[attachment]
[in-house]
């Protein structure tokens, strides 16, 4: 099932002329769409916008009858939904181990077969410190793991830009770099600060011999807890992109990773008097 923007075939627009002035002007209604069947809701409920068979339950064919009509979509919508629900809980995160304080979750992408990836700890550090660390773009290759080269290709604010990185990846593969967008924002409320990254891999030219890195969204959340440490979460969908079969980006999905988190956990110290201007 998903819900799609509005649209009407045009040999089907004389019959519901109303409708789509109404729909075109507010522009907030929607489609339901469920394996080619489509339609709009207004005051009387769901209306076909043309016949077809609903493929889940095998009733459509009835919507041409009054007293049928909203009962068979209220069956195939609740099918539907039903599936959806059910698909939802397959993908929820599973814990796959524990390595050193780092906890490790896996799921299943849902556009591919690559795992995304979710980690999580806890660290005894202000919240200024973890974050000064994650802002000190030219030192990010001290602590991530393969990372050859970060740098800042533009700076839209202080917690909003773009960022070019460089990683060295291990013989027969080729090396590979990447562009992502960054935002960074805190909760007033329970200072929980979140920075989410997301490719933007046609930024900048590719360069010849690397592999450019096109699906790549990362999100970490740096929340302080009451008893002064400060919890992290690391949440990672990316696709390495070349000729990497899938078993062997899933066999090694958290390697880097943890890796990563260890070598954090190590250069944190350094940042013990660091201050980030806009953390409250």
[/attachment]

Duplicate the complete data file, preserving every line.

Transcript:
[in-house]
């Protein structure tokens, strides 16, 4: 099932002329769409916008009858939904181990077969410190793991830009770099600060011999807890992109990773008097 923007075939627009002035002007209604069947809701409920068979339950064919009509979509919508629900809980995160304080979750992408990836700890550090660390773009290759080269290709604010990185990846593969967008924002409320990254891999030219890195969204959340440490979460969908079969980006999905988190956990110290201007 998903819900799609509005649209009407045009040999089907004389019959519901109303409708789509109404729909075109507010522009907030929607489609339901469920394996080619489509339609709009207004005051009387769901209306076909043309016949077809609903493929889940095998009733459509009835919507041409009054007293049928909203009962068979209220069956195939609740099918539907039903599936959806059910698909939802397959993908929820599973814990796959524990390595050193780092906890490790896996799921299943849902556009591919690559795992995304979710980690999580806890660290005894202000919240200024973890974050000064994650802002000190030219030192990010001290602590991530393969990372050859970060740098800042533009700076839209202080917690909003773009960022070019460089990683060295291990013989027969080729090396590979990447562009992502960054935002960074805190909760007033329970200072929980979140920075989410997301490719933007046609930024900048590719360069010849690397592999450019096109699906790549990362999100970490740096929340302080009451008893002064400060919890992290690391949440990672990316696709390495070349000729990497899938078993062997899933066999090694958290390697880097943890890796990563260890070598954090190590250069944190350094940042013990660091201050980030806009953390409250």